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Iran moves closer to nuke warhead capacity

VIENNA - Iran pressed ahead yesterday with plans that will increase its ability to make nuclear weapons as it formally informed the UN nuclear agency of its intention to enrich uranium to higher levels.

Alarmed world powers questioned the rationale behind the move and warned the country it could face more UN sanctions if it made good on its intentions.

Iran maintains its nuclear activities are peaceful, and an envoy insisted the move was meant only to provide fuel for Tehran's research reactor. But world powers fearing that Iran's enrichment program might be a cover for a weapons program were critical.

Britain said the Islamic Republic's reason for further enrichment made no sense because it is not technically advanced enough to turn the resulting material into the fuel rods needed for the reactor.

France and the U.S. said the latest Iranian move left no choice but to push harder for a fourth set of UN Security Council sanctions to punish Iran's nuclear defiance.

Even a senior parliamentarian from Russia, which traditionally opposes Western ambitions for new UN sanctions, suggested the time had now come for such additional punishment. Konstantin Kosachev, head of the international affairs committee of the State Duma, the lower house of parliament, told Interfax news agency the international community should "react to this step with serious measures, including making the regime of economic sanctions more severe."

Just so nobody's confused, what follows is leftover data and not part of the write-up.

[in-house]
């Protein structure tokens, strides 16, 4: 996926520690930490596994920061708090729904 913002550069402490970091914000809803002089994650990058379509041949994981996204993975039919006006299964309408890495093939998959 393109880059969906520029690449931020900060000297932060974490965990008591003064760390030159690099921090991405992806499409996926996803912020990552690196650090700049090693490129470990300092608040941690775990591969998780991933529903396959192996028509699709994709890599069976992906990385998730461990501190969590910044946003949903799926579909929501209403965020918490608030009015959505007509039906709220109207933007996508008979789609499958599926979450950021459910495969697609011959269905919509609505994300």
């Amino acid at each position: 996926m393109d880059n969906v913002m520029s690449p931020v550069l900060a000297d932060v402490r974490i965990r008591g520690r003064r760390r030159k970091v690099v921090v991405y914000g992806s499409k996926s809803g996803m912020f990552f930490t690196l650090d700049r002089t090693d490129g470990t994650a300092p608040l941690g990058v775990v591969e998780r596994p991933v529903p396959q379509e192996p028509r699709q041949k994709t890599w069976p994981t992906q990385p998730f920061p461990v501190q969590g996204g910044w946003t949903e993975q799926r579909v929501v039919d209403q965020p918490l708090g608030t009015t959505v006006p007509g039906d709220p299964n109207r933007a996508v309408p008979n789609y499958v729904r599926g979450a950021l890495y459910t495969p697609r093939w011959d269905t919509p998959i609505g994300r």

Iranian President Mahmoud Ahmadinejad had already announced Sunday that his country would significantly enrich at least some of the country's stockpile of uranium to 20 percent. Still, Monday's formal notification was significant, particularly because of Iran's waffling in recent months on the issue.

Western powers blame Iran for rejecting an internationally endorsed plan to take Iranian low enriched uranium, further enriching it and return it in the form of fuel rods for the reactor - and in broader terms for turning down other overtures meant to diminish concerns about its nuclear agenda.

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